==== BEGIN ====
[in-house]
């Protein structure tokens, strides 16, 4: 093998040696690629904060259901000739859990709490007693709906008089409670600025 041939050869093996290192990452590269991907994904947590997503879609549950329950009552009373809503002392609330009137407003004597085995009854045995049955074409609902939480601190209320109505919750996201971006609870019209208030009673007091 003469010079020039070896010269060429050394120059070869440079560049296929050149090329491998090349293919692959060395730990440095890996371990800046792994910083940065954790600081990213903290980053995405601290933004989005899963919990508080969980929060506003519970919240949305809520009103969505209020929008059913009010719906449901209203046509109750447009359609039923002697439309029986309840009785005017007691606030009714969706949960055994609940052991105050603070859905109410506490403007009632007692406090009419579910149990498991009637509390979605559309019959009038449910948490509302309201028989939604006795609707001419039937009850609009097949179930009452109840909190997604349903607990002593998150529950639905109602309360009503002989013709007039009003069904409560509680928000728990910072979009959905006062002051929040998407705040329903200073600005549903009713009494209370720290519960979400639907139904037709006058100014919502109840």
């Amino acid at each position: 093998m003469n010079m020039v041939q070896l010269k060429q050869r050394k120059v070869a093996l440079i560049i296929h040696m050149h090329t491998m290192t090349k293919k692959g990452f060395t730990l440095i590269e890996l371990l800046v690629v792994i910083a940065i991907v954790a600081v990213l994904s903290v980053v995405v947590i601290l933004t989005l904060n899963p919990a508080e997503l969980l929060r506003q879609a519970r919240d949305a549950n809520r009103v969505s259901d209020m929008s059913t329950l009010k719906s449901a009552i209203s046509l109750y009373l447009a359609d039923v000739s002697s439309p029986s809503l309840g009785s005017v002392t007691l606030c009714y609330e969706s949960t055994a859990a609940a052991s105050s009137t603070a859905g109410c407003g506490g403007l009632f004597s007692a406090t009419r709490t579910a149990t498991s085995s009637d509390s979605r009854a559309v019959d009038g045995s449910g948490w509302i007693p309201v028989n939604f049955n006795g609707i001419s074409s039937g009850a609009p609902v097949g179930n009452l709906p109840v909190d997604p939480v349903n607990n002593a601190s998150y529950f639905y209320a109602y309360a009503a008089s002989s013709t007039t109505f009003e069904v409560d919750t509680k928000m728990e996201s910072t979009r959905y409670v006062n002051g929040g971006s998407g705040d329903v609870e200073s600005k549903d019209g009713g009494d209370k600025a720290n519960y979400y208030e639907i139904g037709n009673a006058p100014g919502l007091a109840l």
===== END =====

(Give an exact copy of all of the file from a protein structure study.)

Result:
[in-house]
């Protein structure tokens, strides 16, 4: 093998040696690629904060259901000739859990709490007693709906008089409670600025 041939050869093996290192990452590269991907994904947590997503879609549950329950009552009373809503002392609330009137407003004597085995009854045995049955074409609902939480601190209320109505919750996201971006609870019209208030009673007091 003469010079020039070896010269060429050394120059070869440079560049296929050149090329491998090349293919692959060395730990440095890996371990800046792994910083940065954790600081990213903290980053995405601290933004989005899963919990508080969980929060506003519970919240949305809520009103969505209020929008059913009010719906449901209203046509109750447009359609039923002697439309029986309840009785005017007691606030009714969706949960055994609940052991105050603070859905109410506490403007009632007692406090009419579910149990498991009637509390979605559309019959009038449910948490509302309201028989939604006795609707001419039937009850609009097949179930009452109840909190997604349903607990002593998150529950639905109602309360009503002989013709007039009003069904409560509680928000728990910072979009959905006062002051929040998407705040329903200073600005549903009713009494209370720290519960979400639907139904037709006058100014919502109840």
């Amino acid at each position: 093998m003469n010079m020039v041939q070896l010269k060429q050869r050394k120059v070869a093996l440079i560049i296929h040696m050149h090329t491998m290192t090349k293919k692959g990452f060395t730990l440095i590269e890996l371990l800046v690629v792994i910083a940065i991907v954790a600081v990213l994904s903290v980053v995405v947590i601290l933004t989005l904060n899963p919990a508080e997503l969980l929060r506003q879609a519970r919240d949305a549950n809520r009103v969505s259901d209020m929008s059913t329950l009010k719906s449901a009552i209203s046509l109750y009373l447009a359609d039923v000739s002697s439309p029986s809503l309840g009785s005017v002392t007691l606030c009714y609330e969706s949960t055994a859990a609940a052991s105050s009137t603070a859905g109410c407003g506490g403007l009632f004597s007692a406090t009419r709490t579910a149990t498991s085995s009637d509390s979605r009854a559309v019959d009038g045995s449910g948490w509302i007693p309201v028989n939604f049955n006795g609707i001419s074409s039937g009850a609009p609902v097949g179930n009452l709906p109840v909190d997604p939480v349903n607990n002593a601190s998150y529950f639905y209320a109602y309360a009503a008089s002989s013709t007039t109505f009003e069904v409560d919750t509680k928000m728990e996201s910072t979009r959905y409670v006062n002051g929040g971006s998407g705040d329903v609870e200073s600005k549903d019209g009713g009494d209370k600025a720290n519960y979400y208030e639907i139904g037709n009673a006058p100014g919502l007091a109840l």